A veteran New England Patriots player was once quoted as saying that head coach Bill Belichick could take any 53 players and, as long as they bought into the program, win at least 10 football games in a season. That legend has now been put to the test. Belichick's team went 7-9 last year in its first season without Tom Brady as the starting quarterback — their first losing record since 2000, a 5-11 campaign the year before Brady took the top job. (Belichick did go 11-5 in 2008 with Matt Cassel as quarterback when Brady was injured.)
Brady returns to New England this Sunday as the quarterback of the Tampa Bay Buccaneers, the defending Super Bowl champions. He's all but certain to become the all-time leader in passing yards in this game, and he could make progress toward the dozen scores he needs to have thrown more touchdown passes in his 40s than he did in his 20s. If the Buccaneers win, Brady will be the fourth quarterback ever to beat all 32 teams in the NFL.
Those numbers and the past year have changed the narrative about Brady, long thought to be a creation of Belichick, the evil genius. Now some think the quarterback, who has retained his fashion model looks as well as his rocket arm into early middle age, was the real brains behind the operation.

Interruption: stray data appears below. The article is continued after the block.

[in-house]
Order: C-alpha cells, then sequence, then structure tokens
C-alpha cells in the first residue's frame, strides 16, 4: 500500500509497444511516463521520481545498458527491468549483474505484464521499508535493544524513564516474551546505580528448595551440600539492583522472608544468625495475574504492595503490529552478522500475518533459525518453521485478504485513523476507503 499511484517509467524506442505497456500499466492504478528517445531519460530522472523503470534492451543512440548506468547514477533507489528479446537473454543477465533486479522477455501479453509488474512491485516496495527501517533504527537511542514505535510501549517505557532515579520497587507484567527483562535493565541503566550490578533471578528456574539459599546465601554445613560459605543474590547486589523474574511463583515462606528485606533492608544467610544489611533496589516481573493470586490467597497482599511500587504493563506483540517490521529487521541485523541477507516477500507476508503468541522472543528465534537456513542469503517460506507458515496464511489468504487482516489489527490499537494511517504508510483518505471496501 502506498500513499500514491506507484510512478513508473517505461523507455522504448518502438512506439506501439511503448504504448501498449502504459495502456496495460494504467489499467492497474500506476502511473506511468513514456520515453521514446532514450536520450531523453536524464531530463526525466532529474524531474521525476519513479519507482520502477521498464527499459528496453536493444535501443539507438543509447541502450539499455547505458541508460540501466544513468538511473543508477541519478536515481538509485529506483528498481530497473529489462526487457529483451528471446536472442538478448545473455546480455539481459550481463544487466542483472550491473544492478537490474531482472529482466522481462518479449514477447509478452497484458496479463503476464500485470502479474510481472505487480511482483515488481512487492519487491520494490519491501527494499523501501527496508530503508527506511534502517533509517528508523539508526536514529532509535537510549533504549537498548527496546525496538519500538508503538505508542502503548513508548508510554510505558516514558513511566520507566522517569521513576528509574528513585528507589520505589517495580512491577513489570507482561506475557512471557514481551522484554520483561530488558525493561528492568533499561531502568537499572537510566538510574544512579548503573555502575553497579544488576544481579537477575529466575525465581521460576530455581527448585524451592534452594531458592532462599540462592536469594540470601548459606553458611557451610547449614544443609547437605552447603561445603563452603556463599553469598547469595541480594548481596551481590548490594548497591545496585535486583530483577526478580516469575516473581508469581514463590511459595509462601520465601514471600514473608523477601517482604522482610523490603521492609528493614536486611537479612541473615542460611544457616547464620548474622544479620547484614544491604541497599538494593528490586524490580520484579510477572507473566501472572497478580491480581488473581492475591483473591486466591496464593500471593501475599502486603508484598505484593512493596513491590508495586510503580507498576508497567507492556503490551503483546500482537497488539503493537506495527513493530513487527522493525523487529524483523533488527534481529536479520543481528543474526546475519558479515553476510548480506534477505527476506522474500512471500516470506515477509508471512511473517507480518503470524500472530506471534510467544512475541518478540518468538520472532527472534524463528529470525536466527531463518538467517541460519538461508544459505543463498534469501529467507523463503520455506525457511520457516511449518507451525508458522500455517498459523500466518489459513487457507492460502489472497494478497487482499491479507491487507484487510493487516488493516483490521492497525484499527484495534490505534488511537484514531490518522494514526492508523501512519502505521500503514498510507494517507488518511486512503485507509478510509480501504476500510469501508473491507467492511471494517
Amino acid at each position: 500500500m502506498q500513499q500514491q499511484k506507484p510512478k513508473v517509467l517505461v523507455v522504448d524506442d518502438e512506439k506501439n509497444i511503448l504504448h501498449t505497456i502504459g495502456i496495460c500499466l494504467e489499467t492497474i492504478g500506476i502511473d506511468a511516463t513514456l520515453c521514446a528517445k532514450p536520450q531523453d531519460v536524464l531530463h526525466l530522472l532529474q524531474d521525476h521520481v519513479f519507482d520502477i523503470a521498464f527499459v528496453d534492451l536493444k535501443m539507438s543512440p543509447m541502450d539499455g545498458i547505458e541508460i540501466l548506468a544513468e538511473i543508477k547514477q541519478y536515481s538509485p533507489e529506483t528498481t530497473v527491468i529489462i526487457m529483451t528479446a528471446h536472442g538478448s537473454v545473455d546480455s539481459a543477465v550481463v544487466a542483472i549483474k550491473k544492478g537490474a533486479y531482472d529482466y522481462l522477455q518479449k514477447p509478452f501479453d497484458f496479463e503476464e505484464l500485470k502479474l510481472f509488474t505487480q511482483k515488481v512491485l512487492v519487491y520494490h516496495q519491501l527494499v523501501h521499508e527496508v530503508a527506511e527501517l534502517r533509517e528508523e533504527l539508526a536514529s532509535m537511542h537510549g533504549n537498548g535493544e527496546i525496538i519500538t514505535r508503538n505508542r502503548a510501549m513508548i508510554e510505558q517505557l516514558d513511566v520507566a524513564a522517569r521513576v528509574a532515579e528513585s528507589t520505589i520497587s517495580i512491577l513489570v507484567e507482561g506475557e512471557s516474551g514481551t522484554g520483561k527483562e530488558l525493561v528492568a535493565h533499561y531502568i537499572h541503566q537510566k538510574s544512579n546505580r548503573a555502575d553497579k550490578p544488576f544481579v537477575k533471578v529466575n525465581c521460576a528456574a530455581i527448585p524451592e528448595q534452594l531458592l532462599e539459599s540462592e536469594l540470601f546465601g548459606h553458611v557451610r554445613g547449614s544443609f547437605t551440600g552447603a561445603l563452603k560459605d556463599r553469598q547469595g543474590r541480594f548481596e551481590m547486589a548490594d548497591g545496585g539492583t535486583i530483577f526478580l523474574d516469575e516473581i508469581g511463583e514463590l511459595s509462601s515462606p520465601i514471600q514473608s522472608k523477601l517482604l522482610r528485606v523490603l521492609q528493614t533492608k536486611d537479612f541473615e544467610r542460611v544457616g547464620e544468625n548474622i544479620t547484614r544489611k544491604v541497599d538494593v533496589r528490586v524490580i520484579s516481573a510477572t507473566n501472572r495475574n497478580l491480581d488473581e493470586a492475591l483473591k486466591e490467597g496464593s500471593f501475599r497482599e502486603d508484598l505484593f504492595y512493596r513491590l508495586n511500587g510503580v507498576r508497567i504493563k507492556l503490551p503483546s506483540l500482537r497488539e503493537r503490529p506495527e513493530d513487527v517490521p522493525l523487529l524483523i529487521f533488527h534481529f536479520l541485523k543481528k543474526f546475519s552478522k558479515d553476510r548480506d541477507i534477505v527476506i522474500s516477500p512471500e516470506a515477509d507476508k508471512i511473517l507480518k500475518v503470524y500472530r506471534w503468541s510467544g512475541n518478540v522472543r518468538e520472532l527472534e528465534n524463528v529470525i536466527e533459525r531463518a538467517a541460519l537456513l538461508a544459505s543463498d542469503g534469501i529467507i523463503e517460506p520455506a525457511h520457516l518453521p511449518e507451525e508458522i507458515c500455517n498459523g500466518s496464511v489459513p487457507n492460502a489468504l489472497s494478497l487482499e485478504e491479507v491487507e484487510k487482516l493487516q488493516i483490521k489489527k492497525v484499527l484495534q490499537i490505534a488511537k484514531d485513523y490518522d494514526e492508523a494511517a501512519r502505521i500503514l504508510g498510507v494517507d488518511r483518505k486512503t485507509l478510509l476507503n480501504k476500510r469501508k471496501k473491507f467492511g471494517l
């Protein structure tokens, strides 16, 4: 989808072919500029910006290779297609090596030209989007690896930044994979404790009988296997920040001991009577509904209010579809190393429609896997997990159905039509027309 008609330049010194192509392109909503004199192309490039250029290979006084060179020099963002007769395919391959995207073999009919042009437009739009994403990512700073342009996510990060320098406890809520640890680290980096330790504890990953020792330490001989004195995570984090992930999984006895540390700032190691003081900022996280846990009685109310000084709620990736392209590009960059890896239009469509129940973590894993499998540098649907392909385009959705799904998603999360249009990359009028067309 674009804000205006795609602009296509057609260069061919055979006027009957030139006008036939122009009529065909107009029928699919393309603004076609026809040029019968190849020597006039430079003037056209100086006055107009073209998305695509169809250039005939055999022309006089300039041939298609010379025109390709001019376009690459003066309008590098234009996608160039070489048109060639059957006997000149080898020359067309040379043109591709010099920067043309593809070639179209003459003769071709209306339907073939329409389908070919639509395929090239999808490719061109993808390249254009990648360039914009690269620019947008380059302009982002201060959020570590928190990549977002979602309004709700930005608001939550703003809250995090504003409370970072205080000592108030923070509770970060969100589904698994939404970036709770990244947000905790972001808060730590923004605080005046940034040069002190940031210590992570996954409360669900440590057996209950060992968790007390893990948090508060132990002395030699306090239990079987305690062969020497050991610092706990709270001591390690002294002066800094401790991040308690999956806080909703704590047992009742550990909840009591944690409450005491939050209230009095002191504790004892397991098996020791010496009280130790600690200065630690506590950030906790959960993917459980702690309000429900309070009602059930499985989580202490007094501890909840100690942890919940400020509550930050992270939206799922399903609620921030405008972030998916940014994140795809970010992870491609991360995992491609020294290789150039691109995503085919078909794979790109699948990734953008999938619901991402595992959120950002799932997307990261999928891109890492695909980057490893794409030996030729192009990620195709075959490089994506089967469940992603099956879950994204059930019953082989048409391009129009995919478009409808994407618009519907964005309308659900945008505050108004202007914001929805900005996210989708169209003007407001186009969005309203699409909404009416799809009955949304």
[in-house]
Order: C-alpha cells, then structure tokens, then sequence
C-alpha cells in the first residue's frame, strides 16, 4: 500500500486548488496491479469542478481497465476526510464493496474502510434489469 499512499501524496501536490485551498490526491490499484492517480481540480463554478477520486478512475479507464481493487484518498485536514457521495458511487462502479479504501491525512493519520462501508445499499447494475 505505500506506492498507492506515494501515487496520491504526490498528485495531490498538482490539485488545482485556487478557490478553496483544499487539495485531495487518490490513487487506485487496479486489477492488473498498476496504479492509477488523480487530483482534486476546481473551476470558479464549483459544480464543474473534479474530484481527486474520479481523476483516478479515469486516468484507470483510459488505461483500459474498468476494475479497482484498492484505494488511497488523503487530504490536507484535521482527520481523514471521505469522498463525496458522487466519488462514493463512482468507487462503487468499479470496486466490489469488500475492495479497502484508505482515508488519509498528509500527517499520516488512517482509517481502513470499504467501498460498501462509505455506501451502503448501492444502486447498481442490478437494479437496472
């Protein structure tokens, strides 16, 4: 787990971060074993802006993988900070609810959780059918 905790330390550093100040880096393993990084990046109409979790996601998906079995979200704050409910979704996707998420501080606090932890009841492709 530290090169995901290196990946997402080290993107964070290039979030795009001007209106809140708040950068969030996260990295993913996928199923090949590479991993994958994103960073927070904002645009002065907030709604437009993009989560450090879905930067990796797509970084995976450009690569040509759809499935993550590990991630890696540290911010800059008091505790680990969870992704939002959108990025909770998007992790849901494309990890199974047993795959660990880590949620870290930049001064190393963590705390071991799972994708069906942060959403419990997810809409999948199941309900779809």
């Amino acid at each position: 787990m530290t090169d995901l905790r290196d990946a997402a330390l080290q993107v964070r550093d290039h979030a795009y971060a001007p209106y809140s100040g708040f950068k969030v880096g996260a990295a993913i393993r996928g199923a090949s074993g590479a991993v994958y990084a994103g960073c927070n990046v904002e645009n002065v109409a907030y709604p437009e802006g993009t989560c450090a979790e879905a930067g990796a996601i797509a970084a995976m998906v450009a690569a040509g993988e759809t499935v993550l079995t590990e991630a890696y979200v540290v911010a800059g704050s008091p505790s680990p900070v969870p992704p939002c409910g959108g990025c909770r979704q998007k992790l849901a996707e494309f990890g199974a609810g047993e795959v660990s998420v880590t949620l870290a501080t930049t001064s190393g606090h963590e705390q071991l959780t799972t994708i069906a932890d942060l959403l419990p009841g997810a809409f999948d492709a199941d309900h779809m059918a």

The reality is more complicated, like the emotions Sunday night's game will arouse in the Boston area: Brady can take 20 years of Belichick's coaching with him to sunny Florida, but all of the advantages Belichick gained from Brady's quarterbacking went south to Tampa upon his departure.
Brady's new team is also using his two decades of growth in a way Belichick refused to do. Brady's desire for more say in his team's personnel and offense bumped up against Belichick's "Patriots Way" of treating his star player much the same as everyone else. But Brady wasn't putting the individual above the team; he'd simply acquired some knowledge of how to put together a team over the years and wanted to put it to use.
Late-period Belichick appears to have succumbed to belief in his own legend, to thinking that obscure trivia about long snappers could trump strength and speed. Whether taking pay cuts or his talents to Tampa, Brady never forgot football was a team sport. We'll see which approach prevails Sunday night.